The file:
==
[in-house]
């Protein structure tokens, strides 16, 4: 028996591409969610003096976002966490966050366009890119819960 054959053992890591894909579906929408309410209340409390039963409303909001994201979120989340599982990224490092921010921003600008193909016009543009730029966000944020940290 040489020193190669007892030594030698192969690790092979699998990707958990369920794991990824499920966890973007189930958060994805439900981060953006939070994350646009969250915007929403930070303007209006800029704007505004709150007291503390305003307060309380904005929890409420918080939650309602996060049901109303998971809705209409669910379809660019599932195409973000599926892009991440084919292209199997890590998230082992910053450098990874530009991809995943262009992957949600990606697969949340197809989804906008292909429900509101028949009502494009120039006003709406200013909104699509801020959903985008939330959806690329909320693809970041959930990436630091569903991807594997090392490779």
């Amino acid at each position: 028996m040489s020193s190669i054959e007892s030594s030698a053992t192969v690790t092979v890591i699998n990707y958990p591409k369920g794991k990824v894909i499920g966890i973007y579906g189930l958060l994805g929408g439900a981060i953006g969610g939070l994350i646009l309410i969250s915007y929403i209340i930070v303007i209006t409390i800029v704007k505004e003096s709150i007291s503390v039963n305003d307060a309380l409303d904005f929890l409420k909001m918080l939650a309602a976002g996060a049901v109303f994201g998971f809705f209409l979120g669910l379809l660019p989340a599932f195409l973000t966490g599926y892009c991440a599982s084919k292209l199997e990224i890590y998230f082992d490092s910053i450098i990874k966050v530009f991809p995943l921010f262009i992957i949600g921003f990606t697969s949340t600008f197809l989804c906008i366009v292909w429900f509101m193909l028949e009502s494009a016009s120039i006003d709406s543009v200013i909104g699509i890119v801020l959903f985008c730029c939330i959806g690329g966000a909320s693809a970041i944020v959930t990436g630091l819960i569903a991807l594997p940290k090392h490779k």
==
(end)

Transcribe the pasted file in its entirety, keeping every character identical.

[in-house]
């Protein structure tokens, strides 16, 4: 028996591409969610003096976002966490966050366009890119819960 054959053992890591894909579906929408309410209340409390039963409303909001994201979120989340599982990224490092921010921003600008193909016009543009730029966000944020940290 040489020193190669007892030594030698192969690790092979699998990707958990369920794991990824499920966890973007189930958060994805439900981060953006939070994350646009969250915007929403930070303007209006800029704007505004709150007291503390305003307060309380904005929890409420918080939650309602996060049901109303998971809705209409669910379809660019599932195409973000599926892009991440084919292209199997890590998230082992910053450098990874530009991809995943262009992957949600990606697969949340197809989804906008292909429900509101028949009502494009120039006003709406200013909104699509801020959903985008939330959806690329909320693809970041959930990436630091569903991807594997090392490779």
């Amino acid at each position: 028996m040489s020193s190669i054959e007892s030594s030698a053992t192969v690790t092979v890591i699998n990707y958990p591409k369920g794991k990824v894909i499920g966890i973007y579906g189930l958060l994805g929408g439900a981060i953006g969610g939070l994350i646009l309410i969250s915007y929403i209340i930070v303007i209006t409390i800029v704007k505004e003096s709150i007291s503390v039963n305003d307060a309380l409303d904005f929890l409420k909001m918080l939650a309602a976002g996060a049901v109303f994201g998971f809705f209409l979120g669910l379809l660019p989340a599932f195409l973000t966490g599926y892009c991440a599982s084919k292209l199997e990224i890590y998230f082992d490092s910053i450098i990874k966050v530009f991809p995943l921010f262009i992957i949600g921003f990606t697969s949340t600008f197809l989804c906008i366009v292909w429900f509101m193909l028949e009502s494009a016009s120039i006003d709406s543009v200013i909104g699509i890119v801020l959903f985008c730029c939330i959806g690329g966000a909320s693809a970041i944020v959930t990436g630091l819960i569903a991807l594997p940290k090392h490779k």